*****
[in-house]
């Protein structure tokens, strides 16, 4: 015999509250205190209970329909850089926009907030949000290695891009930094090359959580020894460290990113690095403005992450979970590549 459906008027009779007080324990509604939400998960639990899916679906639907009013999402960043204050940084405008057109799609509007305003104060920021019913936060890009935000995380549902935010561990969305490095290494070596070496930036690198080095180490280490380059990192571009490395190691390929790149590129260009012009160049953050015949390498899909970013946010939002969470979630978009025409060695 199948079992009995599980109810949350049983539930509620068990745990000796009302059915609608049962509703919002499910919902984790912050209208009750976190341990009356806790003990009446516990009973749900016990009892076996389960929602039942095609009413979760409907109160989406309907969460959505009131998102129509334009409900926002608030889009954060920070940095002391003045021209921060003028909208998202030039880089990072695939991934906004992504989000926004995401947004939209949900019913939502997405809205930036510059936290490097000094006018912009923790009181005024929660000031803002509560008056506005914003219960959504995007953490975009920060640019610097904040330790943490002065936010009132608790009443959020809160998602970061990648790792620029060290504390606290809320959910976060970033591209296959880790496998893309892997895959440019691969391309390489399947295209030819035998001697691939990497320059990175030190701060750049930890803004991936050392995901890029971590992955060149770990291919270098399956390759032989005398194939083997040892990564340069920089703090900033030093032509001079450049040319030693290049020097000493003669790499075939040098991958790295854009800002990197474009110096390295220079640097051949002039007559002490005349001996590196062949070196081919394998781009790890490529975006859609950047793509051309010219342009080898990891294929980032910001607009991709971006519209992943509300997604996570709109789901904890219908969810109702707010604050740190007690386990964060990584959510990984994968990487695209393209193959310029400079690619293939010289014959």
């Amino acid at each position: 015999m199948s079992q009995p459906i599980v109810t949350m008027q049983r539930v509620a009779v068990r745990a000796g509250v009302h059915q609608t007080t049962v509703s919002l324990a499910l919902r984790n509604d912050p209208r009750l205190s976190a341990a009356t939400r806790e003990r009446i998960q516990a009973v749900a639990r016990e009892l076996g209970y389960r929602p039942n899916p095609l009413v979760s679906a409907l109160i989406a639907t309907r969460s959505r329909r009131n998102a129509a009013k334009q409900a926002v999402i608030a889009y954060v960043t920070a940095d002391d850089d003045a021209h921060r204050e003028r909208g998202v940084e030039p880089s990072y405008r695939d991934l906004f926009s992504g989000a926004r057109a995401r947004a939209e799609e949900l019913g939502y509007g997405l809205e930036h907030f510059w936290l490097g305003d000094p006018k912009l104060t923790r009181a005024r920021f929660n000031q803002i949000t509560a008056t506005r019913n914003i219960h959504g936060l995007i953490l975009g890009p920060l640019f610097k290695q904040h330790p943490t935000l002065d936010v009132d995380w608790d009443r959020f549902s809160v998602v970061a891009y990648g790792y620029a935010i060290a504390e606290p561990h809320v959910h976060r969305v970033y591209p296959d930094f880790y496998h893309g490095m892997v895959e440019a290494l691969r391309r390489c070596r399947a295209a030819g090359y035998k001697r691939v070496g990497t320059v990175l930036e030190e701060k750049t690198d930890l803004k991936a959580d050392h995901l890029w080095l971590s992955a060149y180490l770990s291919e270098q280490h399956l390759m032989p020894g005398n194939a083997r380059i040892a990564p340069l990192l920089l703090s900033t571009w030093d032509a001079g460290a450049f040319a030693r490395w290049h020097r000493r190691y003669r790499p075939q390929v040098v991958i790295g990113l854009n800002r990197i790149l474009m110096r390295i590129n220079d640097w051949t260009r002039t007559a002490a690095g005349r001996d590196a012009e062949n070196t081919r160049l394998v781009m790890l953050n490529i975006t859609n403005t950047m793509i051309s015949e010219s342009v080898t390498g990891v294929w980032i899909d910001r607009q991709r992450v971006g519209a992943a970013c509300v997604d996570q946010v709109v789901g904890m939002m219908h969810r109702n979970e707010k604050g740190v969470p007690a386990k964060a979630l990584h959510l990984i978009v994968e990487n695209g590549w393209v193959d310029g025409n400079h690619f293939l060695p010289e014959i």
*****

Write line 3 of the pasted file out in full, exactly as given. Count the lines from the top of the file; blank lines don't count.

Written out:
């Amino acid at each position: 015999m199948s079992q009995p459906i599980v109810t949350m008027q049983r539930v509620a009779v068990r745990a000796g509250v009302h059915q609608t007080t049962v509703s919002l324990a499910l919902r984790n509604d912050p209208r009750l205190s976190a341990a009356t939400r806790e003990r009446i998960q516990a009973v749900a639990r016990e009892l076996g209970y389960r929602p039942n899916p095609l009413v979760s679906a409907l109160i989406a639907t309907r969460s959505r329909r009131n998102a129509a009013k334009q409900a926002v999402i608030a889009y954060v960043t920070a940095d002391d850089d003045a021209h921060r204050e003028r909208g998202v940084e030039p880089s990072y405008r695939d991934l906004f926009s992504g989000a926004r057109a995401r947004a939209e799609e949900l019913g939502y509007g997405l809205e930036h907030f510059w936290l490097g305003d000094p006018k912009l104060t923790r009181a005024r920021f929660n000031q803002i949000t509560a008056t506005r019913n914003i219960h959504g936060l995007i953490l975009g890009p920060l640019f610097k290695q904040h330790p943490t935000l002065d936010v009132d995380w608790d009443r959020f549902s809160v998602v970061a891009y990648g790792y620029a935010i060290a504390e606290p561990h809320v959910h976060r969305v970033y591209p296959d930094f880790y496998h893309g490095m892997v895959e440019a290494l691969r391309r390489c070596r399947a295209a030819g090359y035998k001697r691939v070496g990497t320059v990175l930036e030190e701060k750049t690198d930890l803004k991936a959580d050392h995901l890029w080095l971590s992955a060149y180490l770990s291919e270098q280490h399956l390759m032989p020894g005398n194939a083997r380059i040892a990564p340069l990192l920089l703090s900033t571009w030093d032509a001079g460290a450049f040319a030693r490395w290049h020097r000493r190691y003669r790499p075939q390929v040098v991958i790295g990113l854009n800002r990197i790149l474009m110096r390295i590129n220079d640097w051949t260009r002039t007559a002490a690095g005349r001996d590196a012009e062949n070196t081919r160049l394998v781009m790890l953050n490529i975006t859609n403005t950047m793509i051309s015949e010219s342009v080898t390498g990891v294929w980032i899909d910001r607009q991709r992450v971006g519209a992943a970013c509300v997604d996570q946010v709109v789901g904890m939002m219908h969810r109702n979970e707010k604050g740190v969470p007690a386990k964060a979630l990584h959510l990984i978009v994968e990487n695209g590549w393209v193959d310029g025409n400079h690619f293939l060695p010289e014959i």